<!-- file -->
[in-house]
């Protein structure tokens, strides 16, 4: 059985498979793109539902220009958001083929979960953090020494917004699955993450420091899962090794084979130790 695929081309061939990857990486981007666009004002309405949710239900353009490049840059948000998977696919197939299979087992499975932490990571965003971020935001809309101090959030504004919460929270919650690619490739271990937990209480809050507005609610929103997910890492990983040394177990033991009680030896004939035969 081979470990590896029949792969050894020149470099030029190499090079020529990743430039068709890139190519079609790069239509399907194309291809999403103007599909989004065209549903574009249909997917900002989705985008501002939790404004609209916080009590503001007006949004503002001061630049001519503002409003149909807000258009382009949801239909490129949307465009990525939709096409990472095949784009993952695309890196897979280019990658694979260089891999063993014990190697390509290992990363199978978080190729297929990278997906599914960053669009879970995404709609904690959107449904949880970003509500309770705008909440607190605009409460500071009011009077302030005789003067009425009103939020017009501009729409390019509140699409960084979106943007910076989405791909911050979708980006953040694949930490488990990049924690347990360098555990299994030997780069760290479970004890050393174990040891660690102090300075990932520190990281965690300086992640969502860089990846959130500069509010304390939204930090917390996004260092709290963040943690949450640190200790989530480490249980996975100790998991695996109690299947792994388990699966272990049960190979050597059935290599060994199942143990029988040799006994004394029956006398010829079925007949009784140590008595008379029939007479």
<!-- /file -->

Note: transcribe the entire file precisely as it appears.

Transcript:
[in-house]
């Protein structure tokens, strides 16, 4: 059985498979793109539902220009958001083929979960953090020494917004699955993450420091899962090794084979130790 695929081309061939990857990486981007666009004002309405949710239900353009490049840059948000998977696919197939299979087992499975932490990571965003971020935001809309101090959030504004919460929270919650690619490739271990937990209480809050507005609610929103997910890492990983040394177990033991009680030896004939035969 081979470990590896029949792969050894020149470099030029190499090079020529990743430039068709890139190519079609790069239509399907194309291809999403103007599909989004065209549903574009249909997917900002989705985008501002939790404004609209916080009590503001007006949004503002001061630049001519503002409003149909807000258009382009949801239909490129949307465009990525939709096409990472095949784009993952695309890196897979280019990658694979260089891999063993014990190697390509290992990363199978978080190729297929990278997906599914960053669009879970995404709609904690959107449904949880970003509500309770705008909440607190605009409460500071009011009077302030005789003067009425009103939020017009501009729409390019509140699409960084979106943007910076989405791909911050979708980006953040694949930490488990990049924690347990360098555990299994030997780069760290479970004890050393174990040891660690102090300075990932520190990281965690300086992640969502860089990846959130500069509010304390939204930090917390996004260092709290963040943690949450640190200790989530480490249980996975100790998991695996109690299947792994388990699966272990049960190979050597059935290599060994199942143990029988040799006994004394029956006398010829079925007949009784140590008595008379029939007479």